I come with tact in hand,
spotting handshake,
staining interwoven lifelines.
The kindness presented to me
stabbed through palm.

In anticipation of your cold hands
and medicinal lips,
I offer a sun burn across my thighs.
A collection of rain drops
held tight in Mason jar.

I bring rose gardens
guarded by chain link fence
and two rows of razor wire,

an empty bottle
with my lipstick on the neck,
a cloche spouting sparrow feathers,
a jockey’s whip,
and an ex lover’s name
tattooed on skin that has
never seen the heat of flame.

You never ask where I’ve been;

You tend scratches,
recite a romance of battle
with gravel in your throat.
Show me two broken ribs,
and a bootleg audio of a concert
I was too drunk to remember.

You reciprocate generosity
with lean strokes of your stare
across my worse for wear face,

and whisper how my split nails,
calloused heels, and reckless speech
made you a better man.

“I come to you” is previously published in The Fall of a Sparrow (2014).

When the Time Comes

Katrina Kaye

the moons I manipulated
will cease to swing
and shatter to earth

I will settle
softly upon the bottom
layer of soil,
a place where
weeds and mildew

I will rot under the leaves
weathered flesh
and weakened bones,

it all decays
in the absence of light
there are no gods

there is only a fallen leaf
catching the wind,

lying separate,
teaching us
we all die


“When the Time Comes” is previously published in the collection, my verse, published by Swimming with Elephants Publications, LLC in 2012.

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Melquiades and Loretta

Katrina Kaye

He outlived her by twenty-three years,
yet they remain nestled together in the earth.

I can’t help but wonder if he spent
those years alone, stuck in a daughter’s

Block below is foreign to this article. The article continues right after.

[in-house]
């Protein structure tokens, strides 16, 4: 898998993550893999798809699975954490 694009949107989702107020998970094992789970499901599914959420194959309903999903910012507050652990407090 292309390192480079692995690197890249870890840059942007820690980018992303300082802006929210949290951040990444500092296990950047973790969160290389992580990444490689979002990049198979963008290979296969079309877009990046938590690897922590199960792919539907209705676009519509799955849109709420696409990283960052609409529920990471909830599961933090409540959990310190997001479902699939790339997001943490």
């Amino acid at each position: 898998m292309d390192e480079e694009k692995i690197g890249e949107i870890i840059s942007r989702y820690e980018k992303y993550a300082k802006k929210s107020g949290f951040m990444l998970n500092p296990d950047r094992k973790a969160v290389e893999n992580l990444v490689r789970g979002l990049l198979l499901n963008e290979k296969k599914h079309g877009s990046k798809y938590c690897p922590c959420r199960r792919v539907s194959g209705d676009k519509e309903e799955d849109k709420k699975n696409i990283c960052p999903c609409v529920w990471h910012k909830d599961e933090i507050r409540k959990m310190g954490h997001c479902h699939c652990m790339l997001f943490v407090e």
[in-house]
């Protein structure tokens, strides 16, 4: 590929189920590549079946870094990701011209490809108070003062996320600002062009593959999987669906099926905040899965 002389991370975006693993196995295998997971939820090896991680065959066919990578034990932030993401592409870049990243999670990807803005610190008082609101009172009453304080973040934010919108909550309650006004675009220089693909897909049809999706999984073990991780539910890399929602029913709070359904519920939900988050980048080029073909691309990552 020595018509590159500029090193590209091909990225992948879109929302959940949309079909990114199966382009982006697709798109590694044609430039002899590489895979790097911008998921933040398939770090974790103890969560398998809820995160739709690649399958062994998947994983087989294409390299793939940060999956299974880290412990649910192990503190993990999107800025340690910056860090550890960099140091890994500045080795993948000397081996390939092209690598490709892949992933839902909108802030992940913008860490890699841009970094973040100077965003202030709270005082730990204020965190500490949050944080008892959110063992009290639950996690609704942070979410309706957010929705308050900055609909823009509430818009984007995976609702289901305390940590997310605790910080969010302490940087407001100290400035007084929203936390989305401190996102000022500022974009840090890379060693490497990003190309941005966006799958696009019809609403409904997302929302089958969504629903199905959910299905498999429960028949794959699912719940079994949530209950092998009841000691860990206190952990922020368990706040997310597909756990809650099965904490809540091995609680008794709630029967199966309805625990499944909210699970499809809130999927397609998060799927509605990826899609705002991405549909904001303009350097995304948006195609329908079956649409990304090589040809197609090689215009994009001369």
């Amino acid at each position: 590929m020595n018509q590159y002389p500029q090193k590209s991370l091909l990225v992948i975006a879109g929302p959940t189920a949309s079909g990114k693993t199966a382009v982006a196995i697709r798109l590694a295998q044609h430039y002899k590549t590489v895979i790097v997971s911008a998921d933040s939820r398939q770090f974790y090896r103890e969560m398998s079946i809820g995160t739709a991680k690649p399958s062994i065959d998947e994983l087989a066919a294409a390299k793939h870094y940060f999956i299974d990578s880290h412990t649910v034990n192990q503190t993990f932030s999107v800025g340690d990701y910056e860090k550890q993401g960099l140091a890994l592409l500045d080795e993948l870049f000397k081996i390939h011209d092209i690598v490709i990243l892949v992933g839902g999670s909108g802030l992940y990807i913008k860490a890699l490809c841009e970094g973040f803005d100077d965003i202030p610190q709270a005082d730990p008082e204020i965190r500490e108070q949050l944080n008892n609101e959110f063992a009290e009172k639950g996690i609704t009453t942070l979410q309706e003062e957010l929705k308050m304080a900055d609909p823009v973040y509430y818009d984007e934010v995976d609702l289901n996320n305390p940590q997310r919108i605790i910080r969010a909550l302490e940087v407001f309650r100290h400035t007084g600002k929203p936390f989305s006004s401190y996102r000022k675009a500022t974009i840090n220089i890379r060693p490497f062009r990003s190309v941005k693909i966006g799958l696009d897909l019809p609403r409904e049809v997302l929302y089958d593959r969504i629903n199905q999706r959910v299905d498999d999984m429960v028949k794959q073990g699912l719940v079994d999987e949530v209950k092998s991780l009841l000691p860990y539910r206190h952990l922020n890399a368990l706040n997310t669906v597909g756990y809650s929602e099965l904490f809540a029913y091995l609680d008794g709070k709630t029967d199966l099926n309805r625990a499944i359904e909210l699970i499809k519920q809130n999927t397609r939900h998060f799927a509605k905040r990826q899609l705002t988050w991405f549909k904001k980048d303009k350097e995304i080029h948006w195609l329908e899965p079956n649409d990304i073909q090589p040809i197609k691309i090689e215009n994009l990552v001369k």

kitchen with obnoxious grandchildren
and great-grandchildren weaving around
his knobbed knees and kitchen table.

I wonder if he had other lovers,
later in life, the kind that meet late
at movies or intertwine hands on park
benches, secret affairs he kept from
controlling daughter.

Did he tell Loretta his secrets?
Ask her for forgiveness?
Come to grey marker after Sunday mass
to confess the sins he held in his heart?

Did he talk about her on the last days,
walk an 84-year-old crooked gait,
mistake the silhouette of his daughter
over the kitchen sink as long
departed wife?

Did he call her her mother’s name
without even realizing the mistake
and did he wake to a daughter’s sharp glance
before walking back to the porch to slump
on front bench in final silence?

“Melquiades and Loretta” is previously published in Graveyard Collection (2015).

The Third Time

Katrina Kaye

The third time you came back,

I took you to my bedroom
and let you watch me undress.

I never let you touch me.

You slept beside my naked body
for six hours in the August heat
without once caressing the fine hairs

on my thighs.

I should have known then
attachment was more than skin,
hunger not strictly animal.

I curse myself for chasing your tail

and allowing you to catch mine.
Never could rid your bitters from my blood,
scrape your salt off my tongue.

Your proximity is my conception of euphoria
and everything I know better about
pacifies in your dimpled grin.

We lay across from each other,

hoping reason will surpass compulsion,
sweat out fixation for another two hours.

Letting infatuation, appetite, and obsession
rise to the surface of spotted skin
you are not allowed to touch.

“The Third Time” is previously published in The Fall of a Sparrow (2014).


Katrina Kaye

In the darkness
I had you.

On vast plains,
in deep caves,
you were there.

We rode bareback
over land that provided
food, drink, and shelter.
What it did not give,
you could.

I waited out the snow
with you in my arms,
surviving off your heat.

And when spring came,
sun baked life back into the earth,
into the people;

I was already there

alive with you.

“Myth” is previously published in The Fall of a Sparrow (2014).